There are those who feel that it is below them and not a honorable thing to associate with such a person. He feels it's not his own honor he has to protect, but rather the honor of Torah. He feels that since he learned the whole Torah his whole being is compared to the Aron Kodesh (the ark) that has the Torah in it. Therefore what does he have in common with such a person.
First of all we need to look into what in truth is bothering him, the honor of the Torah or his own honor! It is obvious that if he is not obstinate about his own honor then his connection and closeness to a simple Jew won't be interpreted by him as a blemish on the honor of Torah.
Even more, and more importantly, Hashem Himself says about this Jew "I take pride;" that Hashem is glorified by the actions of this Jew!
Therefore, because of the reason given above, it suffices to say "all Israel" one time before the saying of two chapters of Avos (this week chapters 5 and 6).
Accordingly, there is to explain the saying of "Rabbi Chananyah" after the saying of Pirkei Avos.
In preface, every Jew needs to try to contemplate and work to find an explanation on his own. As it says, "a shy person won't learn" (Avos 2:5). We see that a person works and strives with his intellect and understanding to comprehend physical things, even though they transitory, and there eventually won't remain any trace of them at all. This exertion should be done to an even greater extent relating to matters of Torah since he is dealing with eternal matters.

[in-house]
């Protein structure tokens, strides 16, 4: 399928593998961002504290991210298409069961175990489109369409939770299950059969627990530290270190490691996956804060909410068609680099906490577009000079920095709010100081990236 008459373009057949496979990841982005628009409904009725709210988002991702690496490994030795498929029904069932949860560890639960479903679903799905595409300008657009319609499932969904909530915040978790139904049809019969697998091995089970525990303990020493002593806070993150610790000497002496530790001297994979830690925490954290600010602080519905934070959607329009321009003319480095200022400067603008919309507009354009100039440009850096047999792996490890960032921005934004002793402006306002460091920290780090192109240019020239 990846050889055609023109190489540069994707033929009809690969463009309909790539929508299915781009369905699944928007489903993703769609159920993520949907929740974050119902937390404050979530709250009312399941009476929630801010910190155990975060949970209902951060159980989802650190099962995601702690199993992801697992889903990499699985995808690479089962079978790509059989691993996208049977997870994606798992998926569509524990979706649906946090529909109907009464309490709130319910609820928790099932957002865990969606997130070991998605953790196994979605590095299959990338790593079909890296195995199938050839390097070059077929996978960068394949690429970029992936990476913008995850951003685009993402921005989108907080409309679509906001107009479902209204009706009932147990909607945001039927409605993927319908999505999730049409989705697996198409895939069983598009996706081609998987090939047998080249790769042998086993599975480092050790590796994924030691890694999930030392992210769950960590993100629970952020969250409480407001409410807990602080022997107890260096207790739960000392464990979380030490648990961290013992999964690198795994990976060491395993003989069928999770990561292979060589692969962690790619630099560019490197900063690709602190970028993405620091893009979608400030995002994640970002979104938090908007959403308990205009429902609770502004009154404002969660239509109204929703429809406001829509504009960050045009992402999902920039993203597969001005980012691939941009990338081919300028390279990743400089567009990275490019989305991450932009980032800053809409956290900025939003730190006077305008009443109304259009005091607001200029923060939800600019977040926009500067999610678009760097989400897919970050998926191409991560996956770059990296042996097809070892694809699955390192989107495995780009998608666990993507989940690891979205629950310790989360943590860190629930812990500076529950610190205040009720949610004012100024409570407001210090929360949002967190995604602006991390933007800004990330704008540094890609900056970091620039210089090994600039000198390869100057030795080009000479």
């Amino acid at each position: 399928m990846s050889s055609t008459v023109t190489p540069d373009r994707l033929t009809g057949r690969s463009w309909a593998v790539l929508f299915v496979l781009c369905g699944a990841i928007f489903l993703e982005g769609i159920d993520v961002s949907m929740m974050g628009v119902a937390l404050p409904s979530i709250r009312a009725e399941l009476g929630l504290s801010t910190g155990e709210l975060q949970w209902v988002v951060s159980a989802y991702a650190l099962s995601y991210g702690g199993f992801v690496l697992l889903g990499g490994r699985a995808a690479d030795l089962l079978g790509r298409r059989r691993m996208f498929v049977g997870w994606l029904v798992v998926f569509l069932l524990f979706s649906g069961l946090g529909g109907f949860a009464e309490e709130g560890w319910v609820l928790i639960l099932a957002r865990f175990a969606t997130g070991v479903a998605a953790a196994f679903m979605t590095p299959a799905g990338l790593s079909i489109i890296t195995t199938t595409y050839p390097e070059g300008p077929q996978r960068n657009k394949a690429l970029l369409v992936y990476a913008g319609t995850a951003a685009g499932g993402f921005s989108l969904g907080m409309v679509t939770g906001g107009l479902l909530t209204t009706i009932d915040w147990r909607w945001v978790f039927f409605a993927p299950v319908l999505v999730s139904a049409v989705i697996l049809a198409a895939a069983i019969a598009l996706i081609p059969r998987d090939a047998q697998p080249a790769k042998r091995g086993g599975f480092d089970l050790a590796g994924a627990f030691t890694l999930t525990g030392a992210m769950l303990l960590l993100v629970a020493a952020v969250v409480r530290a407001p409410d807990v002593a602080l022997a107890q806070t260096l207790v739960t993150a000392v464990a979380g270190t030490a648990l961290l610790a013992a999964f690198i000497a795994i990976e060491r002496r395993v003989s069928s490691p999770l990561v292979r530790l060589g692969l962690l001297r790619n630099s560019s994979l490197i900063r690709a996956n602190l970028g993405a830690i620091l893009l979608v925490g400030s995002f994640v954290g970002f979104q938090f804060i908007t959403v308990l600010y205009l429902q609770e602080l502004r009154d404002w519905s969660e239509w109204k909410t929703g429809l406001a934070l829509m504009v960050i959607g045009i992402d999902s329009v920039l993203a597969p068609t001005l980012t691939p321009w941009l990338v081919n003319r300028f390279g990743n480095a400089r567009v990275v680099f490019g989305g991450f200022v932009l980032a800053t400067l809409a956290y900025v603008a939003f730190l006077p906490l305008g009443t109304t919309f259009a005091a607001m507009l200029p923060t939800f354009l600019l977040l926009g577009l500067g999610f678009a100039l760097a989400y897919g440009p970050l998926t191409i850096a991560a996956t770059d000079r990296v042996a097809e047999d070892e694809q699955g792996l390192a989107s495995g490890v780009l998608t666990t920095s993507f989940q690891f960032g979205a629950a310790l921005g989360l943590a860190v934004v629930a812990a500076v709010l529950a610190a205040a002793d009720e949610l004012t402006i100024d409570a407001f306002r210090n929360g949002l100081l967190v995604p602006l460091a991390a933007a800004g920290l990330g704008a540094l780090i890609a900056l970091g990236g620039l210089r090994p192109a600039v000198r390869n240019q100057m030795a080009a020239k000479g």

In connection with our subject, why we say "Rabbi Chananyah" after saying Pirkei Avos:
Pirkei Avos are "matters of chassidus (B. Kamma 30a)", matters beyond the letter of the law. According to what we have explained that the saying of Pirkei Avos applies to everyone we could ask: Every person knows his own personal situation, that he still lacking in the fulfillment of the things he is obligated to do according to Torah. This being the case it would seem that it is not relevant for him to do things that are beyond the letter of the law.
The answer to this is "Rabbi Chananyah ben Akashya said: The Holy One, blessed be He, wanted to reward Jews, therefore He increased in Torah and mitzvos." Therefore, when a person does an additional thing in Torah, especially a thing that has to do with matters of chassidus, he will increase in the "reward of Israel." Not only in quantity, but also in quality.
Accordingly, it is enough to say "Rabbi Chananyah" once after saying two chapters of Avos since this point need only be made once.
Relating to chapters five and six there is a possible reason to say "Rabbi Chananyah" at the end of each chapter, although this is not the actual case.